Love at Theresienstadt

24 Jan

All you need is love. The Beatles

I see friends shaking hands, saying how do you do?  – they’re really saying, I love you. Louis Armstrong

A recent post saw me invoking Maslow as if his ‘hierarchy of human need’ was unproblematic. Its strengths are simplicity and intuitive appeal, but they’re also its weaknesses. Some intuitive understandings – the sun obviously  orbits the earth … you can’t possibly  explain the human eye as product of natural selection and random genetic mutation – are just plain wrong. Others are either only partially true, or routinely misinterpreted.

Common sense comes drenched in ideology and Maslow’s hierarchy, like a good deal of social psychology and all cognitive psychology, is a case in point. At issue is a Model of Man, Woman too, as lone problem solver.

A Holocaust documentary I saw decades ago interviewed a Theresienstadt survivor, a woman in middle age.  Amid that hell on earth she, then a teenager, and her mother had come by a bowl of thin soup but neither would take first sip. Only after much argument and remonstrance was it agreed they’d take turns, one mouthful at a time.

After a few turns it became clear that, with every sip, each diner was slyly taking a little less – nothing too obvious – than the other on her previous turn.

More argument. More remonstrance.

Finally the perfect solution was agreed. They’d still take alternate mouthfuls, but now two quite separate acts – gathering soup in the spoon, and swallowing the same – had different agents: mother serving daughter, daughter serving mother; each dip of the spoon filled to capacity.

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Holocaust accounts are replete with such stories, and others offering equally deep insights into the human condition. Read Victor Frankl. Listen to Lee Hall’s Spoonface Steinberg – the radio monologue that, on first airing in 1997, had big hairy lorry drivers pulling off the road, unable to drive for tears.1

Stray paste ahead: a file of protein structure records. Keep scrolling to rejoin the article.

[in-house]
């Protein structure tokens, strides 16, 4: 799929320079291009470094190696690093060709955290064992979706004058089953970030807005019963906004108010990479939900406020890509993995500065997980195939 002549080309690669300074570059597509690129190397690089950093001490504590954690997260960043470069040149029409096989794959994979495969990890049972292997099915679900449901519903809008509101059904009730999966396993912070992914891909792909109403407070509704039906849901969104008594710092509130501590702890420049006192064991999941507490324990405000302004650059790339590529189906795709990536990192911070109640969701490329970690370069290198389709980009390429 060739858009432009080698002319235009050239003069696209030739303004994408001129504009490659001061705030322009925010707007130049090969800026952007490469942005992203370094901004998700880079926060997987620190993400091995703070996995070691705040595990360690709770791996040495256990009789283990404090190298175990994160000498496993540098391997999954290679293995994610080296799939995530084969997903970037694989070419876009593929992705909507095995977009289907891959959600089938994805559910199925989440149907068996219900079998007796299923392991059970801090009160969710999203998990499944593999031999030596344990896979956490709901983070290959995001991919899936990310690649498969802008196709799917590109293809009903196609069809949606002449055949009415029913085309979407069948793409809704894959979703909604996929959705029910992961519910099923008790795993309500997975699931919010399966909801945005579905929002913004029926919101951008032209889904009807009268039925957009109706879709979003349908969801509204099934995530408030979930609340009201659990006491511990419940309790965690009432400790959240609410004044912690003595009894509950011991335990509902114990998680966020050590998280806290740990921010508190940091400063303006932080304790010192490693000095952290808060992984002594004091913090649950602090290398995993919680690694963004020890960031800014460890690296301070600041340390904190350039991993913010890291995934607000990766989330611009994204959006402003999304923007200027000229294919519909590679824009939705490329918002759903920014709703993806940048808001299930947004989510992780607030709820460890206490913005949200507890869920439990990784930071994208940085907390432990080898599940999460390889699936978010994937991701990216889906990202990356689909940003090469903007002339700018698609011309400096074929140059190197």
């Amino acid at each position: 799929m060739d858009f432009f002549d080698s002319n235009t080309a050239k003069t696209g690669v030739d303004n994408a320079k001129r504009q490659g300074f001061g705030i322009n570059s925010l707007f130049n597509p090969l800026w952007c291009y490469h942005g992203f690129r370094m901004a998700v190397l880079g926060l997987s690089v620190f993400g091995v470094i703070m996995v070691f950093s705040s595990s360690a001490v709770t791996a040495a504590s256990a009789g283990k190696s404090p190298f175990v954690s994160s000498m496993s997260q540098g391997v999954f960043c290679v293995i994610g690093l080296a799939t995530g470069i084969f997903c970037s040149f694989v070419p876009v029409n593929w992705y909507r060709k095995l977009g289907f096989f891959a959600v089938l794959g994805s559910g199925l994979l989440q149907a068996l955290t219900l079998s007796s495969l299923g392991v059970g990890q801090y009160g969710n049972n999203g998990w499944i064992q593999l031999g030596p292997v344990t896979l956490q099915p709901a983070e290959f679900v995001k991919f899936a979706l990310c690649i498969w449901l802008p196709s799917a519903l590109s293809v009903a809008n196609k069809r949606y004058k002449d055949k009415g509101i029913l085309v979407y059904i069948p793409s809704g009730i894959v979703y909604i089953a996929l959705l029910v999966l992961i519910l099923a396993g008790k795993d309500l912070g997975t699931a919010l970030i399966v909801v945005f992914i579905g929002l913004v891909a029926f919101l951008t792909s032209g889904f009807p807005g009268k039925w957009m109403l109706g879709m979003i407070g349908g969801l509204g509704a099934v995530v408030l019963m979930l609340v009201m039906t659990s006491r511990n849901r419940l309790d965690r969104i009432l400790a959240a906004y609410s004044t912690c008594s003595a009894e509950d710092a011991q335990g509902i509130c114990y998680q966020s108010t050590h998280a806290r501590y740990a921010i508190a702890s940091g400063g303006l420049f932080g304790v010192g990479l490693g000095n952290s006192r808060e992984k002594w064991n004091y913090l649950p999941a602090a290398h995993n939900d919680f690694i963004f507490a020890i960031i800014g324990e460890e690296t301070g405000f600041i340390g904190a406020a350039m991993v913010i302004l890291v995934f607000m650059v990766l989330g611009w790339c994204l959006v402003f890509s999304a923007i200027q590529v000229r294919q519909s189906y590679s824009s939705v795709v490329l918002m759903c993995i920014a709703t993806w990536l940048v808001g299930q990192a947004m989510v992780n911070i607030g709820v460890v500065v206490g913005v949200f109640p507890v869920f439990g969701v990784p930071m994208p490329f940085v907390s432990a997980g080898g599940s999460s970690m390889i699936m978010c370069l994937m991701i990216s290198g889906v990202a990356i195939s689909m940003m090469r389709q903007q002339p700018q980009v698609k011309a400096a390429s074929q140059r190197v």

Maslow has love halfway up but that surely reflects the bourgeois take, under that lone problem-solver model, on what the stuff is. The Beatles sang truer than they knew, and Maslow can’t explain those loving Theresienstad spoonfuls. Nor why, as the beautifully dying Spoonface tells us, kids in line for the gas chambers played hopscotch in the dirt.

How can Maslow be so right and yet so wrong? There’s a clue in something I wrote over two years ago for a quite different purpose:

We have dual natures, you and I. On the one hand we are supremely social animals. Unlike pike or tigers or black widow spiders, who associate only to mate or commit internecine violence, we need one another. Ill equipped for solo survival we must engage collectively with nature to feed and shield ourselves from the elements. But we are also standalones. If a brick drops on your toe it’s you, not me, who dances like a demented dervish. Your pain may even, for this reason or that, make my day. Indeed, I may have intentionally caused it since not only are we separate but at times play zero sum games; some choiceless, others of exquisite perver­sity.

Our dual nature creates tensions whose imperfect resolution required the development over millennia of morality and etiquette, religious and legal stricture. Had we evolved for either  unambiguously solitary survival or  as purely social beings, such codes would be irrelevant. In the first scenario conflicting interests would be settled by undisguised force, or its threat, while in the second there’d be no conflict at all since your interests would be mine. It’s fair to say our ideas of right and wrong, good manners and bad, are all by way of managing – not always success­fully, far less equitably – fault lines arising from our nature as social but individuated beings.